I make wool out of grass. What is your superpower?
I make wool out of grass. What is your superpower? photo_camera Sune Eriksen © Norilia

Norwegian wool - a sustainable choice

Lillehammer, Norway, is situated at the gateway to the majestic valley Gudbrandsdalen, the cradle of Norwegian folklore and national identity. This is the home of the small, but internationally acclaimed woolen mill, Gudbrandsdalens Uldvarefabrik (GU). Established in 1887, we have vast and advanced expertise in utilizing the unique properties of wool. We use only the highest quality wool, and the majority of the wool used in our production is locally sourced. Wool from the Norwegian sheep is processed further into yarn before it is woven, dyed and finished for upholstery fabrics and bunad fabric, making our fabrics an excellent, sustainable choice.

The textile industry is the world's largest industry. Of the total volume, wool production constitutes about 0,9%. GU is a niche producer and naturally constitutes a small part of this.

Today in Norway, we have just under 1 million winter fed sheep and 1.5 million lambs. The wool industry in Norway produces a total of 4000 tonnes of wool a year.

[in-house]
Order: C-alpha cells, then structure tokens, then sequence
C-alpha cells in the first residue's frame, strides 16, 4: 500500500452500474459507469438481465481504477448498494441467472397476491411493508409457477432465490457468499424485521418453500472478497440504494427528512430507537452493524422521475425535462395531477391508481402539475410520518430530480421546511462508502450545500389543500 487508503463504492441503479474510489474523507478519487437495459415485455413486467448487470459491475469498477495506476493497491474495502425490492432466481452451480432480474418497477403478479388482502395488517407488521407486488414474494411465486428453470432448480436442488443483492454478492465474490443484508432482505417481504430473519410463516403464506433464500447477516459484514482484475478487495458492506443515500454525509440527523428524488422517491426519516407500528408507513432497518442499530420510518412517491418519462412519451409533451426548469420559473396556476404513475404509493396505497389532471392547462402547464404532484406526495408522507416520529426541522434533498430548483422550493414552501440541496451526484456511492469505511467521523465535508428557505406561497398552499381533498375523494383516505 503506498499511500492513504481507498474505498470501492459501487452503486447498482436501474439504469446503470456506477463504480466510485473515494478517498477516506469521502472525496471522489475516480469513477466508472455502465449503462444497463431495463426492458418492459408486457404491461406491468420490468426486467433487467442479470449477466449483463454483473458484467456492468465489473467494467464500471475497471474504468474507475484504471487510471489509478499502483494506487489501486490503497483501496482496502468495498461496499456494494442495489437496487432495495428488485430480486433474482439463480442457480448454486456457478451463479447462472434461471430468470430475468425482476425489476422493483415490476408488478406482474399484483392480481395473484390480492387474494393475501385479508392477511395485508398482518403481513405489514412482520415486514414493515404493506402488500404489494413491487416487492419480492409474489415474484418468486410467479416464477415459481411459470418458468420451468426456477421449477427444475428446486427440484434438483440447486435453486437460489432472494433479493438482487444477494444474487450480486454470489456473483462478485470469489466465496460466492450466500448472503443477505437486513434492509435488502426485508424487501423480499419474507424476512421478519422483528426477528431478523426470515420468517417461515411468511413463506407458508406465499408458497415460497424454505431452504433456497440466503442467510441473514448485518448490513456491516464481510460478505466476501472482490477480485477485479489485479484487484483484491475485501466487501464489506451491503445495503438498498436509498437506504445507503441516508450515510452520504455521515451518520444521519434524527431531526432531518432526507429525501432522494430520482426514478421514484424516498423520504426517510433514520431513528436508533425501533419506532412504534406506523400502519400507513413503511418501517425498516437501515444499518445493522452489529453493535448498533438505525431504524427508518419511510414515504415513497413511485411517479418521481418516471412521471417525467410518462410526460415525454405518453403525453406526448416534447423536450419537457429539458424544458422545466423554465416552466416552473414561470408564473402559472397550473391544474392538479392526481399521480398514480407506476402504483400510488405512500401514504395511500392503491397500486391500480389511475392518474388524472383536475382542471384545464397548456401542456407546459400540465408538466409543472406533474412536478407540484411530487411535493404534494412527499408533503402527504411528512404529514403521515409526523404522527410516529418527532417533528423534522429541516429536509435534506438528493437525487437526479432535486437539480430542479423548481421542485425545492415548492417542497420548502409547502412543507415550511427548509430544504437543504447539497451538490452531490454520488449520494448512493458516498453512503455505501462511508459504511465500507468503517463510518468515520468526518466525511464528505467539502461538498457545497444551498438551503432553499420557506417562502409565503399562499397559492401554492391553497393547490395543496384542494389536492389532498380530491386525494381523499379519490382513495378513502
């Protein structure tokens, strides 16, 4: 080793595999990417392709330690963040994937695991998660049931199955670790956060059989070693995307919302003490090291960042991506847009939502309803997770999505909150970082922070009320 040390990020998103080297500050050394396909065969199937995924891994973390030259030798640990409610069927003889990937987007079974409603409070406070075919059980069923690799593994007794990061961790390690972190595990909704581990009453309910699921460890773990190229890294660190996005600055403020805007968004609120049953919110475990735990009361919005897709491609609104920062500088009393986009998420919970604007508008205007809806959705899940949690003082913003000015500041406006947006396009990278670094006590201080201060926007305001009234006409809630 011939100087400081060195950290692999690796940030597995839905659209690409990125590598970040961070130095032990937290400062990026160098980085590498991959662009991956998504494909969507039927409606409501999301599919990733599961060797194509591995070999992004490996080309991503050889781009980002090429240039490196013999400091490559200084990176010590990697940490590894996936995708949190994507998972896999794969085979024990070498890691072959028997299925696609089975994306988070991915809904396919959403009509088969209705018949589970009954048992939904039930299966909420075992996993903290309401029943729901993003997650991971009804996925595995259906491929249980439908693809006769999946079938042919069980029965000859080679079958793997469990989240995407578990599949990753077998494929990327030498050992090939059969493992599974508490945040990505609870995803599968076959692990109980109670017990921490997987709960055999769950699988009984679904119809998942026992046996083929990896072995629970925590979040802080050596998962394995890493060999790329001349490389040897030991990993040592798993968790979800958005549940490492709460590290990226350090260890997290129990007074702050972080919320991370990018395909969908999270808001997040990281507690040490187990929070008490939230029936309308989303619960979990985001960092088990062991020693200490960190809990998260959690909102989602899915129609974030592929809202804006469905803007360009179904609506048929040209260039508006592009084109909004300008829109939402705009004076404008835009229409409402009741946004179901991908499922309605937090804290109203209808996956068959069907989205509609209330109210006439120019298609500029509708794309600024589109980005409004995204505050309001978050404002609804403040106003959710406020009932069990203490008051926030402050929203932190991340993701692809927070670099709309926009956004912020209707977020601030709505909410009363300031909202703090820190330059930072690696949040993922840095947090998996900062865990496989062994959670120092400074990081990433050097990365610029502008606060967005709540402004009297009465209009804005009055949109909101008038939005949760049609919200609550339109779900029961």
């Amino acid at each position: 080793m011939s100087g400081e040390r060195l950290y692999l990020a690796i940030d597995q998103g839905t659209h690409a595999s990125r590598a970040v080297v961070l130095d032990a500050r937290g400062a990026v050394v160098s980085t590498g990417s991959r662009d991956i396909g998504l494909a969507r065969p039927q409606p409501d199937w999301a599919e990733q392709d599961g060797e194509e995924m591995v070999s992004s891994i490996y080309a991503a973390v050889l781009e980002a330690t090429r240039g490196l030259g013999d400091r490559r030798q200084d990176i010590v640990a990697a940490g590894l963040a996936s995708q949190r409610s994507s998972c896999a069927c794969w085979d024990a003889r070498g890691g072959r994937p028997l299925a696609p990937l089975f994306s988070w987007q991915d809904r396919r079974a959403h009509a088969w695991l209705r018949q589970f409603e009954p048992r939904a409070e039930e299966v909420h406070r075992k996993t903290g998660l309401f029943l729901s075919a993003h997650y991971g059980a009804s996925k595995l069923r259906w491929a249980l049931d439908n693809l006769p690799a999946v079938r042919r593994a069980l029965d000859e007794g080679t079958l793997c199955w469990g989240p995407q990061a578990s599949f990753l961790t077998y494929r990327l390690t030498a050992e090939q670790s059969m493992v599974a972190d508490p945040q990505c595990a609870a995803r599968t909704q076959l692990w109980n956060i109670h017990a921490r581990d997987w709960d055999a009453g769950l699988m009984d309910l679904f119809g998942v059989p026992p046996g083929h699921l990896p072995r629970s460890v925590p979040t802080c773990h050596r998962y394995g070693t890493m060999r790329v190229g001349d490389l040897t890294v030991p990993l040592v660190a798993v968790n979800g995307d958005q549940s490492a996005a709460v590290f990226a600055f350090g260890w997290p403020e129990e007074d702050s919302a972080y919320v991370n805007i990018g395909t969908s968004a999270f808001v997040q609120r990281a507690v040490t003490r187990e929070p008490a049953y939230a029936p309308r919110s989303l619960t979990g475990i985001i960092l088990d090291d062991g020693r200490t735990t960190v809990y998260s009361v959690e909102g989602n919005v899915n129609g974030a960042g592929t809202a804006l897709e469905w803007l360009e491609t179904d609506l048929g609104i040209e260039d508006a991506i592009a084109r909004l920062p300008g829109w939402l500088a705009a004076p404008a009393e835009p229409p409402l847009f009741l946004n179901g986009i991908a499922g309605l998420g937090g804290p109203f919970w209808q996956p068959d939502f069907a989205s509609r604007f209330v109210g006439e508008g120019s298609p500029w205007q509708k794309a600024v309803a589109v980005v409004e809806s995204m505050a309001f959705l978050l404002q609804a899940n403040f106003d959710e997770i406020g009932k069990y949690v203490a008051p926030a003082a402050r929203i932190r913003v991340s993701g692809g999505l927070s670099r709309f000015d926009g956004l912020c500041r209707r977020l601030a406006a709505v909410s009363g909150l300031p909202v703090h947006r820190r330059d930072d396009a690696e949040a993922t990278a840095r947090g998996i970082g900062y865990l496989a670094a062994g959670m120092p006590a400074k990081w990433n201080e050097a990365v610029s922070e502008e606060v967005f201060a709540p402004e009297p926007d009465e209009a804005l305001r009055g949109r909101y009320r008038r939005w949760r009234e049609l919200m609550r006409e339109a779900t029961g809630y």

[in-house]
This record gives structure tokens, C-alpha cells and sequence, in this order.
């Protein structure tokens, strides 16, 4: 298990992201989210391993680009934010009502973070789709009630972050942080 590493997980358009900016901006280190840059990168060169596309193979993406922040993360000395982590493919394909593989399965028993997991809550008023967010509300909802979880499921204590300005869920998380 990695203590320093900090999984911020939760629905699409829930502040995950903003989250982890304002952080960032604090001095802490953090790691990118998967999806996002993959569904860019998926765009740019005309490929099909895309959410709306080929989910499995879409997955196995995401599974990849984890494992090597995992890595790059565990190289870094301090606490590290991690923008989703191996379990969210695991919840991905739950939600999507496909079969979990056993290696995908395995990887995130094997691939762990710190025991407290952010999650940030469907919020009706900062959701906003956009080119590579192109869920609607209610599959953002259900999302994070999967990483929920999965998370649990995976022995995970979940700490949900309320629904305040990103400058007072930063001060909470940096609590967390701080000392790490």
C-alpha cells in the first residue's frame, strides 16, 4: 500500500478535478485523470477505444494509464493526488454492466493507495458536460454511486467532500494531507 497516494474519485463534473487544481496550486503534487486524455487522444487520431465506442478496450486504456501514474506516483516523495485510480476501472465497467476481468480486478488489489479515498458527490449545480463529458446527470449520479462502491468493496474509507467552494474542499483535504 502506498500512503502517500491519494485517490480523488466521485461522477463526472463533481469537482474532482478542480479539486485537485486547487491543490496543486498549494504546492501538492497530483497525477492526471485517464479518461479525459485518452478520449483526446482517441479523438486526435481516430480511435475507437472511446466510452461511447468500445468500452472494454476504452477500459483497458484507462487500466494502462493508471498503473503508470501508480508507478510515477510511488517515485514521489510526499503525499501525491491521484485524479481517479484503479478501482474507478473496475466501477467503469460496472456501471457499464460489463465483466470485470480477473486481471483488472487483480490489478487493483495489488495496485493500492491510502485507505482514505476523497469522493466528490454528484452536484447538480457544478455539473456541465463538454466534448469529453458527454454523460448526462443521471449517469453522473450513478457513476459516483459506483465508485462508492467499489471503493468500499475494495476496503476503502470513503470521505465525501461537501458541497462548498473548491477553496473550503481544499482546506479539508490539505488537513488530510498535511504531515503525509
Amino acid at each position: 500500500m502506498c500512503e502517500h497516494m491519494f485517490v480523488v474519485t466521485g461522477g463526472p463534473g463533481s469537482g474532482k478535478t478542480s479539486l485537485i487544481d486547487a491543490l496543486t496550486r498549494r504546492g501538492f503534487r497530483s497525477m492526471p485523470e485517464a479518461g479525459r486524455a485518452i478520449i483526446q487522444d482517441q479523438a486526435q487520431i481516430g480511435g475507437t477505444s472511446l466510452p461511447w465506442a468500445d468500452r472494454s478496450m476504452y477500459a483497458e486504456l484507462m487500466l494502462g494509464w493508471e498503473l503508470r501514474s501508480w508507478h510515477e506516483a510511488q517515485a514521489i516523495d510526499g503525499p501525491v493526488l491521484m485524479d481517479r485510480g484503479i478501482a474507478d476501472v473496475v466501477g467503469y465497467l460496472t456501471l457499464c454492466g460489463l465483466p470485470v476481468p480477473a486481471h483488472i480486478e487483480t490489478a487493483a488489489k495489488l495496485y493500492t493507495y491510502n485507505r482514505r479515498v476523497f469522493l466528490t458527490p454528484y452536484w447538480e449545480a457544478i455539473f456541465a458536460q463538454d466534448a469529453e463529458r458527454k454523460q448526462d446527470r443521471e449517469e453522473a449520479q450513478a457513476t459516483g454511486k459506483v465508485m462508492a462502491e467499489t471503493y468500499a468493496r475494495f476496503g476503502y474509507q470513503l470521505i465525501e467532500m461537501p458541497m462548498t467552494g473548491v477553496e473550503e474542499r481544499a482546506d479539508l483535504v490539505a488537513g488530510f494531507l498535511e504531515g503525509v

At GU, we make use of what we can obtain from Norwegian wool of the highest quality that is most suitable for use in our products. Today we use wool of about 120,000 sheep per year.

Norwegian wool is considered to be of high quality and all Norwegian wool is therefore traded and used. The Norwegian wool is relatively coarse, resilient and robust and is suitable for use in yarns for knitting and weaving. This can be used in yarns for hand or machine knitting or weaving of blankets, bunad and upholstery fabric.

It is important to note that there are many different types of wool with different properties from wool manufacturers around the world. Different wool types are suitable for different types of products. We can achieve particularly durable, robust and resilient furniture and bunad fabrics from the Norwegian wool type. We cannot achieve this with, for example, Australian Merino wool which is suitable for use in, for example, our woolen underwear.